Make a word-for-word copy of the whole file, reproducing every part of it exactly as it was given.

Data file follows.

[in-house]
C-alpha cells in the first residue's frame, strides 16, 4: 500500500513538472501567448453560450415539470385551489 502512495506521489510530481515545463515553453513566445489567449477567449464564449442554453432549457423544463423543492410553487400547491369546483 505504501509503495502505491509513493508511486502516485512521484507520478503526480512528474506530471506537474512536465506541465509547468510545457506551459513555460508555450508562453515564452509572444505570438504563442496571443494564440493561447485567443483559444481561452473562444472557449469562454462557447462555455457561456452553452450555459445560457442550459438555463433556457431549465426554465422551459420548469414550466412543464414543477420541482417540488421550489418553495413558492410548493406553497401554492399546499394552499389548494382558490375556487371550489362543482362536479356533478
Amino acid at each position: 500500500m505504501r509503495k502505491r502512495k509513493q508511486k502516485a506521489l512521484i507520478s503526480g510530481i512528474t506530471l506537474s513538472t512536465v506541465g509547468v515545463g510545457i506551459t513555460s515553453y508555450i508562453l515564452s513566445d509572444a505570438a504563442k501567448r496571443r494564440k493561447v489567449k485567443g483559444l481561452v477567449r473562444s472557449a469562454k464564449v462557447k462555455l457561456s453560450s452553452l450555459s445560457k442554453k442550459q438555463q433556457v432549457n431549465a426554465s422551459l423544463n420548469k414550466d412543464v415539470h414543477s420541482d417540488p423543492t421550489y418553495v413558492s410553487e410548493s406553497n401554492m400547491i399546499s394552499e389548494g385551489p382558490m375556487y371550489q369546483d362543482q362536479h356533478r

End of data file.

[in-house]
C-alpha cells in the first residue's frame, strides 16, 4: 500500500513538472501567448453560450415539470385551489 502512495506521489510530481515545463515553453513566445489567449477567449464564449442554453432549457423544463423543492410553487400547491369546483 505504501509503495502505491509513493508511486502516485512521484507520478503526480512528474506530471506537474512536465506541465509547468510545457506551459513555460508555450508562453515564452509572444505570438504563442496571443494564440493561447485567443483559444481561452473562444472557449469562454462557447462555455457561456452553452450555459445560457442550459438555463433556457431549465426554465422551459420548469414550466412543464414543477420541482417540488421550489418553495413558492410548493406553497401554492399546499394552499389548494382558490375556487371550489362543482362536479356533478
Amino acid at each position: 500500500m505504501r509503495k502505491r502512495k509513493q508511486k502516485a506521489l512521484i507520478s503526480g510530481i512528474t506530471l506537474s513538472t512536465v506541465g509547468v515545463g510545457i506551459t513555460s515553453y508555450i508562453l515564452s513566445d509572444a505570438a504563442k501567448r496571443r494564440k493561447v489567449k485567443g483559444l481561452v477567449r473562444s472557449a469562454k464564449v462557447k462555455l457561456s453560450s452553452l450555459s445560457k442554453k442550459q438555463q433556457v432549457n431549465a426554465s422551459l423544463n420548469k414550466d412543464v415539470h414543477s420541482d417540488p423543492t421550489y418553495v413558492s410553487e410548493s406553497n401554492m400547491i399546499s394552499e389548494g385551489p382558490m375556487y371550489q369546483d362543482q362536479h356533478r